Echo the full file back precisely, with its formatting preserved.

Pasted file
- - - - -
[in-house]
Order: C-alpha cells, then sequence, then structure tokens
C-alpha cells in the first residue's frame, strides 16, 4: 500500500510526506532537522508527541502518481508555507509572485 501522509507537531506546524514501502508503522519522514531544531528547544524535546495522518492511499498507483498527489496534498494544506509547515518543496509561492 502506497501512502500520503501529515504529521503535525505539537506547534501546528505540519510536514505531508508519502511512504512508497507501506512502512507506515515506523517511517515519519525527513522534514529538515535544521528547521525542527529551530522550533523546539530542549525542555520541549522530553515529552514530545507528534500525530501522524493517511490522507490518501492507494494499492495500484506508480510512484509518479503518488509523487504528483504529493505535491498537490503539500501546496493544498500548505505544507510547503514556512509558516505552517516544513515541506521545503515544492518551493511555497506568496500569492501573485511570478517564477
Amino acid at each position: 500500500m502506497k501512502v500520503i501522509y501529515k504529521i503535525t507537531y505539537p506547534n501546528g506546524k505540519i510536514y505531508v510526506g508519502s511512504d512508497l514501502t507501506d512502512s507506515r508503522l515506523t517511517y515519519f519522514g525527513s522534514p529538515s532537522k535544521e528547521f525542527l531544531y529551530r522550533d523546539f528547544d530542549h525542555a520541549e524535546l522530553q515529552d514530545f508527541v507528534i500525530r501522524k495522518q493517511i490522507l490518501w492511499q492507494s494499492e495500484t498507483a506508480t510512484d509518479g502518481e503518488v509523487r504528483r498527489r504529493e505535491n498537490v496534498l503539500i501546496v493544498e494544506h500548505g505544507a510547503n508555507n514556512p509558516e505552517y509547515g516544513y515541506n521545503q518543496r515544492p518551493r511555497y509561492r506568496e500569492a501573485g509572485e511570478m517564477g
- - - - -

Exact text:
[in-house]
Order: C-alpha cells, then sequence, then structure tokens
C-alpha cells in the first residue's frame, strides 16, 4: 500500500510526506532537522508527541502518481508555507509572485 501522509507537531506546524514501502508503522519522514531544531528547544524535546495522518492511499498507483498527489496534498494544506509547515518543496509561492 502506497501512502500520503501529515504529521503535525505539537506547534501546528505540519510536514505531508508519502511512504512508497507501506512502512507506515515506523517511517515519519525527513522534514529538515535544521528547521525542527529551530522550533523546539530542549525542555520541549522530553515529552514530545507528534500525530501522524493517511490522507490518501492507494494499492495500484506508480510512484509518479503518488509523487504528483504529493505535491498537490503539500501546496493544498500548505505544507510547503514556512509558516505552517516544513515541506521545503515544492518551493511555497506568496500569492501573485511570478517564477
Amino acid at each position: 500500500m502506497k501512502v500520503i501522509y501529515k504529521i503535525t507537531y505539537p506547534n501546528g506546524k505540519i510536514y505531508v510526506g508519502s511512504d512508497l514501502t507501506d512502512s507506515r508503522l515506523t517511517y515519519f519522514g525527513s522534514p529538515s532537522k535544521e528547521f525542527l531544531y529551530r522550533d523546539f528547544d530542549h525542555a520541549e524535546l522530553q515529552d514530545f508527541v507528534i500525530r501522524k495522518q493517511i490522507l490518501w492511499q492507494s494499492e495500484t498507483a506508480t510512484d509518479g502518481e503518488v509523487r504528483r498527489r504529493e505535491n498537490v496534498l503539500i501546496v493544498e494544506h500548505g505544507a510547503n508555507n514556512p509558516e505552517y509547515g516544513y515541506n521545503q518543496r515544492p518551493r511555497y509561492r506568496e500569492a501573485g509572485e511570478m517564477g